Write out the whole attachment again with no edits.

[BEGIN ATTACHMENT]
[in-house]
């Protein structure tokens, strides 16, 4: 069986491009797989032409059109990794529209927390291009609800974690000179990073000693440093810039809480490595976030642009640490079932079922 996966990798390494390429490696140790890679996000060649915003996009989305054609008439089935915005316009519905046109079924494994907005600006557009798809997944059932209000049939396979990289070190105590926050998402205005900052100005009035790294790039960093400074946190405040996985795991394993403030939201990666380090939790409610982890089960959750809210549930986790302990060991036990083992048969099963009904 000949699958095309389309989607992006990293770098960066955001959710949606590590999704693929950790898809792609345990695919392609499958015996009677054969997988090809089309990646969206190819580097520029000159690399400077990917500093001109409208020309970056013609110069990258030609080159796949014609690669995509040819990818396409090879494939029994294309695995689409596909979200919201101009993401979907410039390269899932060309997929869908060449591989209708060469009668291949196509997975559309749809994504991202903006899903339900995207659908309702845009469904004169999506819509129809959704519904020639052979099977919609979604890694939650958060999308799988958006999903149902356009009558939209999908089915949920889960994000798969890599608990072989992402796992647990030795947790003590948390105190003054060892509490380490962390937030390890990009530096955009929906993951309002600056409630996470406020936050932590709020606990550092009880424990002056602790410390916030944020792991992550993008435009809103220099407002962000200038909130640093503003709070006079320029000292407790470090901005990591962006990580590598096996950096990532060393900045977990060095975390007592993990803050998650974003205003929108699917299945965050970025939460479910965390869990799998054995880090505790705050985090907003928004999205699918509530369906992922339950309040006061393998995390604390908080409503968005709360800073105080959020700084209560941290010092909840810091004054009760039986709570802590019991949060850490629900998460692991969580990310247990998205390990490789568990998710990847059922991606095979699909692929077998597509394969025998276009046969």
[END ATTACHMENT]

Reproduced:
[in-house]
């Protein structure tokens, strides 16, 4: 069986491009797989032409059109990794529209927390291009609800974690000179990073000693440093810039809480490595976030642009640490079932079922 996966990798390494390429490696140790890679996000060649915003996009989305054609008439089935915005316009519905046109079924494994907005600006557009798809997944059932209000049939396979990289070190105590926050998402205005900052100005009035790294790039960093400074946190405040996985795991394993403030939201990666380090939790409610982890089960959750809210549930986790302990060991036990083992048969099963009904 000949699958095309389309989607992006990293770098960066955001959710949606590590999704693929950790898809792609345990695919392609499958015996009677054969997988090809089309990646969206190819580097520029000159690399400077990917500093001109409208020309970056013609110069990258030609080159796949014609690669995509040819990818396409090879494939029994294309695995689409596909979200919201101009993401979907410039390269899932060309997929869908060449591989209708060469009668291949196509997975559309749809994504991202903006899903339900995207659908309702845009469904004169999506819509129809959704519904020639052979099977919609979604890694939650958060999308799988958006999903149902356009009558939209999908089915949920889960994000798969890599608990072989992402796992647990030795947790003590948390105190003054060892509490380490962390937030390890990009530096955009929906993951309002600056409630996470406020936050932590709020606990550092009880424990002056602790410390916030944020792991992550993008435009809103220099407002962000200038909130640093503003709070006079320029000292407790470090901005990591962006990580590598096996950096990532060393900045977990060095975390007592993990803050998650974003205003929108699917299945965050970025939460479910965390869990799998054995880090505790705050985090907003928004999205699918509530369906992922339950309040006061393998995390604390908080409503968005709360800073105080959020700084209560941290010092909840810091004054009760039986709570802590019991949060850490629900998460692991969580990310247990998205390990490789568990998710990847059922991606095979699909692929077998597509394969025998276009046969």